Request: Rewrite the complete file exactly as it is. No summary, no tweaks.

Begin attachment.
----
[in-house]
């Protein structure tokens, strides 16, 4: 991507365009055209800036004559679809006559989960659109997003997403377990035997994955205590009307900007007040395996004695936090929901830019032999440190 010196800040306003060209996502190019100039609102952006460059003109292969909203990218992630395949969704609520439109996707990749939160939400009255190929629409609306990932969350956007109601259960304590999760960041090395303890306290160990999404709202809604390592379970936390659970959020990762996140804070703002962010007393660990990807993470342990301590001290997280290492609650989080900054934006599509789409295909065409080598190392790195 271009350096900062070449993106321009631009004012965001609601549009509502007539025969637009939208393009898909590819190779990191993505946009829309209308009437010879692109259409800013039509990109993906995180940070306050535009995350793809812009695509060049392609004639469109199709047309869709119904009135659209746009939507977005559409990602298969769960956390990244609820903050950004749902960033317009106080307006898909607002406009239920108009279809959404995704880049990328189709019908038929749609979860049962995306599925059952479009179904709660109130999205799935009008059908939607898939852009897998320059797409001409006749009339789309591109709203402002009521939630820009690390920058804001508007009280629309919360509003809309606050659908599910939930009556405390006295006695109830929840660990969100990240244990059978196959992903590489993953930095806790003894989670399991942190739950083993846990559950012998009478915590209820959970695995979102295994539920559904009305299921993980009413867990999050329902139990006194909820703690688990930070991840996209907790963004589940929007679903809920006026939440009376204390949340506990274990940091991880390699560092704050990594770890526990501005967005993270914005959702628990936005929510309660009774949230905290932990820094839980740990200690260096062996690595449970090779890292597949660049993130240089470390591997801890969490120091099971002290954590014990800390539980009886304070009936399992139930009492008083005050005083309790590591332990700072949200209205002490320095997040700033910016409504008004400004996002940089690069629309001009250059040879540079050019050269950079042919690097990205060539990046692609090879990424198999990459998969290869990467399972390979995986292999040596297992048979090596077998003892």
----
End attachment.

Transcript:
[in-house]
């Protein structure tokens, strides 16, 4: 991507365009055209800036004559679809006559989960659109997003997403377990035997994955205590009307900007007040395996004695936090929901830019032999440190 010196800040306003060209996502190019100039609102952006460059003109292969909203990218992630395949969704609520439109996707990749939160939400009255190929629409609306990932969350956007109601259960304590999760960041090395303890306290160990999404709202809604390592379970936390659970959020990762996140804070703002962010007393660990990807993470342990301590001290997280290492609650989080900054934006599509789409295909065409080598190392790195 271009350096900062070449993106321009631009004012965001609601549009509502007539025969637009939208393009898909590819190779990191993505946009829309209308009437010879692109259409800013039509990109993906995180940070306050535009995350793809812009695509060049392609004639469109199709047309869709119904009135659209746009939507977005559409990602298969769960956390990244609820903050950004749902960033317009106080307006898909607002406009239920108009279809959404995704880049990328189709019908038929749609979860049962995306599925059952479009179904709660109130999205799935009008059908939607898939852009897998320059797409001409006749009339789309591109709203402002009521939630820009690390920058804001508007009280629309919360509003809309606050659908599910939930009556405390006295006695109830929840660990969100990240244990059978196959992903590489993953930095806790003894989670399991942190739950083993846990559950012998009478915590209820959970695995979102295994539920559904009305299921993980009413867990999050329902139990006194909820703690688990930070991840996209907790963004589940929007679903809920006026939440009376204390949340506990274990940091991880390699560092704050990594770890526990501005967005993270914005959702628990936005929510309660009774949230905290932990820094839980740990200690260096062996690595449970090779890292597949660049993130240089470390591997801890969490120091099971002290954590014990800390539980009886304070009936399992139930009492008083005050005083309790590591332990700072949200209205002490320095997040700033910016409504008004400004996002940089690069629309001009250059040879540079050019050269950079042919690097990205060539990046692609090879990424198999990459998969290869990467399972390979995986292999040596297992048979090596077998003892």